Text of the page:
Tuesday, February 19, 2013

Album: Here Are The Chesterfield Kings

Sometime in the fall of 1984, while spending a year in England, I was thumbing through a record store in Guilford, south of London, when to my astonishment I came across a copy of Here Are The Chesterfield Kings.  Having just been introduced to this album – and 60’s garage in general – by a friend back in the States, I knew this album was gold.  Isolated from my friend’s and my collection of records back home, I found myself studying this and a few other albums in my lonely little high-schooler bedroom.  The songs Little White Lies, Sixty Second Swinger and Come With Me got special attention.  They gave insight into this other kind of music - unruly, menacing vocals set to a raw pounding beat and inventive instrumentation.  Other songs such as You Better Look Now, Time to Kill or Outside Chance showed the more melodic side to the mid-‘60s music I craved to hear.  As a whole the music on this album was so charged that at times I literally couldn’t believe what I was hearing; and the album was so faithfully presented in the vein of a mid-‘60s era release, from the actual recordings to the picture of the band on the front of album, right down to the images and layout on the back of the album, that I must admit to not knowing for some time in which era this was initially recorded.  This just added to the allure.

The Chesterfield Kings formed in 1979 in Rochester, New York, and were one of the earliest ’60s revival bands as they rode that first crest that included The Lyres out of Boston and The Crawdaddys out of San Diego. In the next few years the Chesterfield Kings – Greg Prevost, Doug Meech, Rick Cona, Andy Babiuk and Orest Guran – released several singles and played locally, and all the while several influential garage-specific compilations – Pebbles and the Pebbles offshoot Highs In the Mid-Sixties - entered the mix. By the time of the Chesterfield King’s 1982 release of “Here Are”, ‘60s garage or otherwise ‘60s-inspired music had a foothold, albeit a distinctly underground foothold, on both coasts and the garage revival was well on its way.  While many of these early acts embraced the ‘60s garage ideal with a zeal, and some frankly nailed it – see The Unclaimed’s Primordial Ooze EP or The Tell-Tale Hearts' eponymous LP – if you wanted the blueprint at a granular level it was Here Are Chesterfield Kings.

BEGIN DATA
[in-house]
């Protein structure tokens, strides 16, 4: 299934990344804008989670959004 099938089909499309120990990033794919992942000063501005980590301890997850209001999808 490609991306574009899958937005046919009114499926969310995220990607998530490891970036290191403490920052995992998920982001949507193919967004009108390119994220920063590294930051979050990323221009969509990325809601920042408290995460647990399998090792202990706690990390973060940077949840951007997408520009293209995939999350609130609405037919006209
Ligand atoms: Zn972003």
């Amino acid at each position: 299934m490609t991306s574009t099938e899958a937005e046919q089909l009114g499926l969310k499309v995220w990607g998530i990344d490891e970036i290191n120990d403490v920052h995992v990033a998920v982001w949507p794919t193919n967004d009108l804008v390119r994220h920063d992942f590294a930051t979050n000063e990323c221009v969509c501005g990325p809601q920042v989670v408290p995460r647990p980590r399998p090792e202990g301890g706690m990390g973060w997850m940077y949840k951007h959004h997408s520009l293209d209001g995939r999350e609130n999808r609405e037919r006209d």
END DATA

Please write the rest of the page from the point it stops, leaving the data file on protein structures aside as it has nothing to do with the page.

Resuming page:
Today we look not at Here Are but at the original versions of the songs behind the album.  The album is all covers, something I didn't really get only until recently, such was their ownership of the material. Although the ‘60s garage comps were hitting their stride by 1982, as of the date of release of this album as far as I can tell only one song on it had been comped.  In the pre-internet, pre eBay days, the general awareness and availability of some of these songs, let alone the actual wax, must have been pretty slim indeed, which makes this album all the more stunning.

The SonicsThe Hustler
The Rogues - You Better Look Now
The Turtles - Outside Chance
Painted Ship - Little White Lies